For me, there’s nothing quite like stumbling upon a colourful mural in the middle of the city. It’s like being in a huge, free open air museum that you can go back and visit whenever you please. I’m always on the lookout. I knew Utrecht was going to be a good spot to discover some street art gems, and I wasn’t disappointed, so let me show you exactly what I found on my wander through the city.
Art and sculptures on every avenue
First up, how about these adorable Shaun the Sheep stones that you’ll find first on your journey from Utrecht’s Centraal Station.
Whilst I can’t find anything online about who created them and what these cuties have to do with anything, I love them. They’re totally big enough to sit on, and I really missed a trick by not parking my arse on the back of Shaun here in front, but we live and we learn eh.
Just behind Shaun and his pals, you’ll find this awesome, giant street sign and accompanying map of the city centre. Daalsepark is the name of the street, and is simply a life-sized spectacle of real Dutch street name signs. The map of the city centre is so detailed, you can find something new every time you take a look.
Taking a minor detour from the main route will lead you to this incredible 8ft mural: Slapende Mars by well-known art collective De Strakke Hand.
Created in the style of classic renaissance paintings, there are multiple images dotted around the city (although this is the only one I’ve managed to find so far).
Welcome to the Straatweg
We’re back on the main route now, and we’ve passed Shaun and his pals again to get to the Amsterdamsestraatweg, a main corridor for traffic and one of the main routes in and out of the city.
You’ll spot this 3 dimensional piece of street art immediately, and get to watch it come into full focus as you wander towards it, which is a treat in itself.
Created by another renowned Utrecht artist, Jan is de Man, this piece, Welcome to the Straatweg combines the cultural and historical heritage of the street it sits on. In fact, if you look closely enough, you’ll be able to spot plenty of recognisable facades that line this street.
Trailing off of the Amsterdamsestraatweg for a moment and into the 2e Daalsebuurt, you’ll find two of the four train murals that line the back streets.
Apparently, these pieces were created due to the many NS workers who lived in the area by well-known street artist De Verfdoktor. Despite sitting there for a few years already, the paint work is as fresh as ever, and the colours are incredibly vibrant. I’m not a train person myself, but I could definitely appreciate these cute pieces.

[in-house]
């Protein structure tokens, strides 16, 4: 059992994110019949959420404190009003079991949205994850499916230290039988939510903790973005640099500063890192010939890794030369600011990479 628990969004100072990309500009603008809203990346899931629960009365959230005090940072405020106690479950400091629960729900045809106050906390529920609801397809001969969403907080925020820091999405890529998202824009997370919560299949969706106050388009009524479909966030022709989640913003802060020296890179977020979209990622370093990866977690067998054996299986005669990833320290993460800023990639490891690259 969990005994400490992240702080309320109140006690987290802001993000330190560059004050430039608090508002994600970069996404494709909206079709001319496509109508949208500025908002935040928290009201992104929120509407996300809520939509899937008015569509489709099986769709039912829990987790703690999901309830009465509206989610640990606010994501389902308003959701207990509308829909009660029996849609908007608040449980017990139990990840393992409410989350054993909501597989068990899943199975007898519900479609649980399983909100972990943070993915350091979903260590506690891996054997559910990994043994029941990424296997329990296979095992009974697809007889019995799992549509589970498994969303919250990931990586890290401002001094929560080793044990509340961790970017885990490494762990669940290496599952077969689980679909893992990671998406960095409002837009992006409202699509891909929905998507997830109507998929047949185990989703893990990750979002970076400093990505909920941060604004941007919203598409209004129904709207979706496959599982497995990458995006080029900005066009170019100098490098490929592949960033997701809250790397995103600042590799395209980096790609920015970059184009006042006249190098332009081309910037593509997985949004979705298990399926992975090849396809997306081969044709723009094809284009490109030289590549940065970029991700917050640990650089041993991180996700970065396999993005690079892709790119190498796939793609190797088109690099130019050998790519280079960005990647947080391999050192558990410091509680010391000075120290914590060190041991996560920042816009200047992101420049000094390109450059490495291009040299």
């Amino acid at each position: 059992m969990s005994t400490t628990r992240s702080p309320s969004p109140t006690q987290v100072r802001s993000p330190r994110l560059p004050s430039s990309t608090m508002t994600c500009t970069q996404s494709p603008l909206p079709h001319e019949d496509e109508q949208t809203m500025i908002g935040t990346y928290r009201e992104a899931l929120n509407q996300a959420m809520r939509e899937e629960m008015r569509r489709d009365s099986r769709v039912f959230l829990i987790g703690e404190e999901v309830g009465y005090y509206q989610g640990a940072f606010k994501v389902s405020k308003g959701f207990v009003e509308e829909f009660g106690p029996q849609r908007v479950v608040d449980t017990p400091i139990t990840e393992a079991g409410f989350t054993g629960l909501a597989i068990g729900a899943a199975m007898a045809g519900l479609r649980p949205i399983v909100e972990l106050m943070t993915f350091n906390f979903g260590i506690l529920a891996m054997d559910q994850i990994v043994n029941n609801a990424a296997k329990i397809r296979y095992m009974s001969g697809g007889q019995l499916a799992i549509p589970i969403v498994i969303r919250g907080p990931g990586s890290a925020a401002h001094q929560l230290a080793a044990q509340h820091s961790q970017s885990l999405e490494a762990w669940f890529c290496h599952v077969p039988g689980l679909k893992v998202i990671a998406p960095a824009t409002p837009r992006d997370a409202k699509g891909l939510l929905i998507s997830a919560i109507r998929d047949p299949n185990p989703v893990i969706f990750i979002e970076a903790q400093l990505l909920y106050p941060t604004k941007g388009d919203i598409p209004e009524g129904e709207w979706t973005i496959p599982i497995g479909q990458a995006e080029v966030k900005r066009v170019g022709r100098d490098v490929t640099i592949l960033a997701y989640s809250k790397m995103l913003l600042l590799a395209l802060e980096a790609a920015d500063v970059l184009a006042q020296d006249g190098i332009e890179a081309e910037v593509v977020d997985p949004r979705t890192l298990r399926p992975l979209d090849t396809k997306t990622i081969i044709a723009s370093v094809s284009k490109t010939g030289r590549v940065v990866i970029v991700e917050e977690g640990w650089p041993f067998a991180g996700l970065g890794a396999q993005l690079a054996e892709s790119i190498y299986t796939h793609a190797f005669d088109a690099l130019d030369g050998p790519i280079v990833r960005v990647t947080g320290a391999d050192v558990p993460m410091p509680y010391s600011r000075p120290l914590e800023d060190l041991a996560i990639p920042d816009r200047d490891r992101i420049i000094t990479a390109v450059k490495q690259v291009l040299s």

Originally, this is the piece I was waiting for. My Piece de Resistance, if you will. De Boekenkast is a 2019 piece designed and created again by Jan is de Man.
It’s special to this neighbourhood, just like the previous piece, except this time, residents of the street were asked to provide the titles of their favourite books. Now you’ll find a wild range of literature lining these shelves, including Harry Potter, The BFG, Sapiens, Life, The Subtle Art of Not Giving A F*ck, and even a cheeky issue of Playboy, and they certainly liven up the street corner.
The otter on Otterstraat
Another design by the infamous Verfdoktor, this otter chilling next to the Domtoren – Utrecht’s famous city centre tower – is one to look out for. I found it after heading to Karibu cafe in the afternoon. This piece was literally on my wander back to the train station.
Whilst this is by no means my favourite – I find the otter actually pretty scary – it’s a well-known piece of street art by one of Utrecht’s favourite artists, making it one of the most important on my rounds.
Ok, the Utrecht street sign is by far my favourite piece, because of the story behind it and its 3 dimensional design 😎.
Created by Jan is de Man, this name board actually covers up his original artwork – a proposal to his girlfriend (who said yes by the way!). In fact, if you go onto Google Maps and type in the area of Oudenoord, you can see the original proposal and the answer!
Ducdalf met schepen
Apparently the oldest piece of street art in the city, this mish mash creation was created by Anne P. Boer back in 1978, and named Ducdalf met schepen. It sits by the water on Adelaarstraat, and whilst it’s not the prettiest of sights to behold (in my opinion at least), it’s an important piece of history for the city.
Het komt goed
Ok, Ok, last piece, I promise. Rob Heerdink’s piece het komt goed #ik blijfthuis (it’s gonna be ok, #I’mstayinghome) was created just after the Corona Virus outbreak in 2020. Of course, the smiling cloud and its beautiful streaming rainbow colours represent the calm after the storm, which we’re all hoping will make an appearance sometime in the near future.
What are your thoughts?
I’d love to hear your thoughts on street art in general, as well as this awesome Utrecht street art. I love the stuff, but I can understand it can be such a turn off for others.
Of course I managed to miss out a load of pieces that I couldn’t find, but I’ll be making it my mission to head back into the city to finish this mini tour off. Who’s coming with me!?